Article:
The Buddha didn’t turn water into wine - Nick Hudis

The Buddha didn't turn water into wine

This is not a story about Buddhism or for Buddhists.

After all I am not a Buddhist.

It is a story for everyone.

When the young prince, who became the person we refer to as “The Buddha,” left his sheltered, cossetted life in the palace for the first time, he saw, also for the first time, an elderly person, a sick person and a corpse.  Deeply troubled by these sights, his life became a quest to overcome the suffering of old age sickness and death…

…and he succeeded.


Did he attain extraordinary longevity? – No.

Did he heal the sick? – No.

Did he raise the dead? – No.

Did he turn water into wine? – No.

I believe that he offered us a greater miracle.

He discovered how to liberate ourselves from suffering 

He did not discover how to overcome old age, sickness and death.  He discovered how to liberate ourselves from the suffering of old age, sickness and death.

I write these words not long after my sixtieth birthday feeling a sense of urgency to make a difference in world while I still can.  I write these words while the world is in lockdown and fear of the coronavirus pandemic.  I write these words having just heard that someone I was very close to for many years has died suddenly of cancer.

The heart of his teachings is acceptance

There are subtleties to what the Buddha discovered that are hard to grasp, even for those who label themselves as Buddhists, but at the heart of his teachings is acceptance… acceptance of what is and acceptance of our feelings.

Things are as they are.  Aging, illness and death are necessary and inevitable parts of the dance of life. 

The years go by, my beard turns white, I need to wear glasses to read and write, my legs are stiff and achy after a few hours of hard physical work.  So be it!  Aging also brings a measure of wisdom and slowing down creates space in the mind and the heart.

Diseases come and spread across the community. Plans are overturned, the very infrastructure of our society creaks and cracks.  So be it.  Perhaps something new can grow in the space between the cracks.

Death comes to us all one day.  Its time and means unknown.  So be it. But what or who is it really that dies?

We cannot overcome the inevitability of aging, sickness and death, but we can change our relationship to them.  We can change the suffering, because the suffering is something we create though our own thoughts and beliefs.

And the first key is acceptance.

Acceptance is built on two foundations. Awareness and serenity.  These two foundations are inseparable.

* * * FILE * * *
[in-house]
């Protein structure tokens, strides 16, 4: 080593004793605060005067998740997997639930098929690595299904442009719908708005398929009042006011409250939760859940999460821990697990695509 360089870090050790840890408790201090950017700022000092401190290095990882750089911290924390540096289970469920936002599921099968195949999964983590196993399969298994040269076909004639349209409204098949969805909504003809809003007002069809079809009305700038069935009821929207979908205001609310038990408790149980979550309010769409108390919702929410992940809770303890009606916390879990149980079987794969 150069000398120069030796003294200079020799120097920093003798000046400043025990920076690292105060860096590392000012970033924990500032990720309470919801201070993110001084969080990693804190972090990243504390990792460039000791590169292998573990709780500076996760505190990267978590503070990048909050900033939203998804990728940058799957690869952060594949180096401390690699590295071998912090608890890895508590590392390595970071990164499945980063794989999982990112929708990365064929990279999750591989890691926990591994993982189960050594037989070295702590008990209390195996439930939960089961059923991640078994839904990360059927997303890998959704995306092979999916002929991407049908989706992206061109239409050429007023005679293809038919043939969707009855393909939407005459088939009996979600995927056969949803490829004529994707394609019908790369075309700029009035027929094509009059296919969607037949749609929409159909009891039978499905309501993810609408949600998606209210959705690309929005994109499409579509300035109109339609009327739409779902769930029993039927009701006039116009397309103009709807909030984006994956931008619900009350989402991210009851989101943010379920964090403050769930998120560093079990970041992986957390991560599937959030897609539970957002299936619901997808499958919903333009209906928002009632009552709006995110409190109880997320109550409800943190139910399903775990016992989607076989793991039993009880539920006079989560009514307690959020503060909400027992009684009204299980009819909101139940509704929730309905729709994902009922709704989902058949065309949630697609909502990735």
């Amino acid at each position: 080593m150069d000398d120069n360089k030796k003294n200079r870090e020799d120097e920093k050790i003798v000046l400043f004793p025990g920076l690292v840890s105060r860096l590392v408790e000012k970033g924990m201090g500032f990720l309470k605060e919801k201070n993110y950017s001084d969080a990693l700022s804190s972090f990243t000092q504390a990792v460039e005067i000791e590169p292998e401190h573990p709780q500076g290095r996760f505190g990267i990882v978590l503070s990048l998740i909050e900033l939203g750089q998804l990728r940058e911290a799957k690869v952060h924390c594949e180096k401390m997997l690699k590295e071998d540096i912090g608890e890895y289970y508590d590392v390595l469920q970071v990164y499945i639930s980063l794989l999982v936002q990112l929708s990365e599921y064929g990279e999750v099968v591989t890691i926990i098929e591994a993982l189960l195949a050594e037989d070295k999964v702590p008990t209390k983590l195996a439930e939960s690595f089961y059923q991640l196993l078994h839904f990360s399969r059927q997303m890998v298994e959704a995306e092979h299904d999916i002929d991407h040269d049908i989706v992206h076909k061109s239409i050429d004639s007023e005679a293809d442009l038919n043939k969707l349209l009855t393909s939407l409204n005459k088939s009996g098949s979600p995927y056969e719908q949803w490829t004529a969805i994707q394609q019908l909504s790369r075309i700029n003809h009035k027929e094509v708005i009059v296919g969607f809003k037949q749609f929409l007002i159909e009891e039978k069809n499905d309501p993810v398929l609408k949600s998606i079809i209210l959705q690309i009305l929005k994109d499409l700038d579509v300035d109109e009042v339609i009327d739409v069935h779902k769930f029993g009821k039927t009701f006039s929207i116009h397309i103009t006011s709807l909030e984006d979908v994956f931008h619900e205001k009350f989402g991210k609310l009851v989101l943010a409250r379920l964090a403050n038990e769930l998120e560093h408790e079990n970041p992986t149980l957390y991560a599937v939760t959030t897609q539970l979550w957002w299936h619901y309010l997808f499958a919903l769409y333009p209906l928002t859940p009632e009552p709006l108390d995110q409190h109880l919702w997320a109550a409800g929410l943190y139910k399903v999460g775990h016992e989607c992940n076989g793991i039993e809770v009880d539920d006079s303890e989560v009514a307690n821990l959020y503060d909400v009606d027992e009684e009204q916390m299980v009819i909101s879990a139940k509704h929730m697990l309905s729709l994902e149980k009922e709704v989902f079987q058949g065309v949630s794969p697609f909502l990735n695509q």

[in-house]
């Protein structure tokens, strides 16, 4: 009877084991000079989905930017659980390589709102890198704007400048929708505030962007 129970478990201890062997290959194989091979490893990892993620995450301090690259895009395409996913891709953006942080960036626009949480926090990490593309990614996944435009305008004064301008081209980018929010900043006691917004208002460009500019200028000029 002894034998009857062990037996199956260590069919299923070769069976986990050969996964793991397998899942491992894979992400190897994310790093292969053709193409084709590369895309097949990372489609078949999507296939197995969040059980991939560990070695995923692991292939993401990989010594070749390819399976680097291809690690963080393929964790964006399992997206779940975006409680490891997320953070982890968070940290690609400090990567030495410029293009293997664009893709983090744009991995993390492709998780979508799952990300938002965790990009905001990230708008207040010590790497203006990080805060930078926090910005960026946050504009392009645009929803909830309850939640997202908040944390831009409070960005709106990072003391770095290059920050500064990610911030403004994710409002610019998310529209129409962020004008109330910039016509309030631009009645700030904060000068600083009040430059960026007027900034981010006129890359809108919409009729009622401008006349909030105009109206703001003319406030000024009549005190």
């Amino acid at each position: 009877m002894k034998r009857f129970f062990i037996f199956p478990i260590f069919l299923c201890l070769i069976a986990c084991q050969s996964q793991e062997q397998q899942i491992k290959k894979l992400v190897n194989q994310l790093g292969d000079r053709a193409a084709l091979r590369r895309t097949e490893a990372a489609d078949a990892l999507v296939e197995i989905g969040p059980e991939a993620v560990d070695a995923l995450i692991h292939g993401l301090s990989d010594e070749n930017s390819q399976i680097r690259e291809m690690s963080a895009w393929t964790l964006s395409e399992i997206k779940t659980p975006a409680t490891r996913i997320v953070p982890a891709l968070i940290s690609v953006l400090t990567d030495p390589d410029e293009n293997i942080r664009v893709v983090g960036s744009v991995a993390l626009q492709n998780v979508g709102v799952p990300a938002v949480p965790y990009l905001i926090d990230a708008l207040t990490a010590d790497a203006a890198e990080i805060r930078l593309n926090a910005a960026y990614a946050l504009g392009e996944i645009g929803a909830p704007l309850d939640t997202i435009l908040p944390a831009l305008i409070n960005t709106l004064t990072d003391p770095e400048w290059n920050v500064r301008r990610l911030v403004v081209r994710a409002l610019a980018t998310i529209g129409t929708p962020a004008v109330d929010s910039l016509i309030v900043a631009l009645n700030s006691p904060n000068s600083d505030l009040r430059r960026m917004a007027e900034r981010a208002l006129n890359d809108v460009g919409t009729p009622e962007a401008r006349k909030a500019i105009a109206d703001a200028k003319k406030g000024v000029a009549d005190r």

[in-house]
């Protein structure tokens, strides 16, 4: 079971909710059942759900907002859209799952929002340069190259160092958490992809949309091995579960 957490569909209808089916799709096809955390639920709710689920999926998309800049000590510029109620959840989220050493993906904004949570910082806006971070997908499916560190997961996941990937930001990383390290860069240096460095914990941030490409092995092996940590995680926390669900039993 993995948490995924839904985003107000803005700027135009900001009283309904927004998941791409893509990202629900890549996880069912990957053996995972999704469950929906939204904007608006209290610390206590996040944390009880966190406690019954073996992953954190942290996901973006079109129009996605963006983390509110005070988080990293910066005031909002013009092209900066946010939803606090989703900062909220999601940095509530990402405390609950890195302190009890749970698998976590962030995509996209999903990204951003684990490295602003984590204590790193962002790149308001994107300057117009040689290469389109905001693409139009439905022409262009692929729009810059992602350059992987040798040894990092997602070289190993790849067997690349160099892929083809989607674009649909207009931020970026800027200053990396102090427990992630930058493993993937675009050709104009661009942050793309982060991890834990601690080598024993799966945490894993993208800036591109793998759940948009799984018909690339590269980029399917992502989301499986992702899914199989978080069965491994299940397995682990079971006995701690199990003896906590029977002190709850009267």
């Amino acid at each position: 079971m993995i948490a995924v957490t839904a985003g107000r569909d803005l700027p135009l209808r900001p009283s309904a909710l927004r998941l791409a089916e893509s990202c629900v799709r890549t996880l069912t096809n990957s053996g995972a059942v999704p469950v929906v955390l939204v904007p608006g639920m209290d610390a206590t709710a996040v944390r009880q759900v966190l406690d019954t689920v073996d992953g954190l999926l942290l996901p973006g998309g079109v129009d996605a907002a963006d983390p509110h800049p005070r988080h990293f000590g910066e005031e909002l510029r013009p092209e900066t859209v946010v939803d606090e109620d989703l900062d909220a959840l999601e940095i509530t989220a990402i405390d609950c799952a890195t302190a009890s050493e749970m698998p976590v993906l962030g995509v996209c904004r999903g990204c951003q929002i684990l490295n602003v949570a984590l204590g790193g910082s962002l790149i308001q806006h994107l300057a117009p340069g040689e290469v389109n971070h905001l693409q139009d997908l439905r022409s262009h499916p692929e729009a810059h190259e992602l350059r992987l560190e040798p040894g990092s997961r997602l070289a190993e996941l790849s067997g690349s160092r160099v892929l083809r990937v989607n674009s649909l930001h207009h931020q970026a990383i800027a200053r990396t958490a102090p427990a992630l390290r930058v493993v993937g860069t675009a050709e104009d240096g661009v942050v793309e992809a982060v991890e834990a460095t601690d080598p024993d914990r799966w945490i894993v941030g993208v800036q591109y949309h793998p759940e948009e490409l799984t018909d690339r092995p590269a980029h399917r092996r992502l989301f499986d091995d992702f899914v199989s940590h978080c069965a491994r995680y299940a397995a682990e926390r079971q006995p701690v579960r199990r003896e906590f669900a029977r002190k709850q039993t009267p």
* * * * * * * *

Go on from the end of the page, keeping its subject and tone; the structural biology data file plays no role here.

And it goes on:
Serenity involves taking a step back and relating to events from a place of calmness, stillness, equanimity and clarity.  Serenity is the practice of “sacred pause” – the pause of a moment’s separation between an event and our reaction to it, the longer pause of some form of structured meditation practice.  Without such sacred pause we cannot have awareness.  We cannot see clearly.

Awareness means to see clearly what is – what is real.  Awareness involves being able to distinguish events from our thoughts and feelings about them. Awareness begins with the present moment, with what is touching our sense fields, with the energy flowing in our body and with the movement of the mind stream.  Just as awareness arises from serenity, serenity is nourished by awareness.

Does acceptance mean becoming indifferent, becoming cold and unfeeling?  

No, not at all.  One of the things we must accept unconditionally is our feelings.  Our feelings are natural.  It is natural to feel fear about the coronavirus, it is natural to feel grief at the death of a friend.  Acceptance, however, frees us from the rollercoaster tyranny of our feelings. It free us from the suffering. And, when the practice of serenity and awareness leads to deep acceptance, what arises in the heart, is an outpouring of compassion and tenderness…. Or to use another word - love.

Does acceptance mean passivity, resignation or inactivity?

No, not at all.  It is only through the clarity of acceptance, only through the practice of serenity and awareness, that we can see clearly what to do.  Through acceptance, our actions become totally appropriate and express the compassion and tenderness of our heart.  They become love in action.

This to me is a true miracle.

Join us for "sacred pause" online in these troubled times

In the spirit of such acceptance and the  unprecedented situation in our world that affects us all, my partner Kalyani and I have decided to offer our help by offering you to join us virtually in 2 ways:

• Every day in our group on WhatsApp for heart-to-heart sharing to inspire you, perhaps offer you another perspective, and allow you to be heard at the same time as receiving what we are called to share with you
• Every Monday evening at 7pm (London time) for one hour via Zoom, a meditation that deeply anchors you and reconnects you with The Source of all, to help you strengthen your immune defences and your ability to face the challenges that affect you. This time together will also be an opportunity to ask us questions.
Here is the link: join Zoom Meeting https://zoom.us/j/186268234

These sharings are offered free of charge, and we will welcome you with the greatest joy.

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Who Am I?

I am Nicholas Hudis an author and mentor dedicated to the path of self-cultivation. After 25 years  as a therapist/coach, I see that the need is not for therapy but for cultivating the skill to live wisely, ethically and purposefully.  I am no "sage" but the wisdom of Confucius, the Buddha and the Stoic philosophers guides me on a daily basis. My desire is to share this inspiration, through my writings and personal mentoring, and make a difference to your life too.

Nicholas Hudis


  • March 24, 2020

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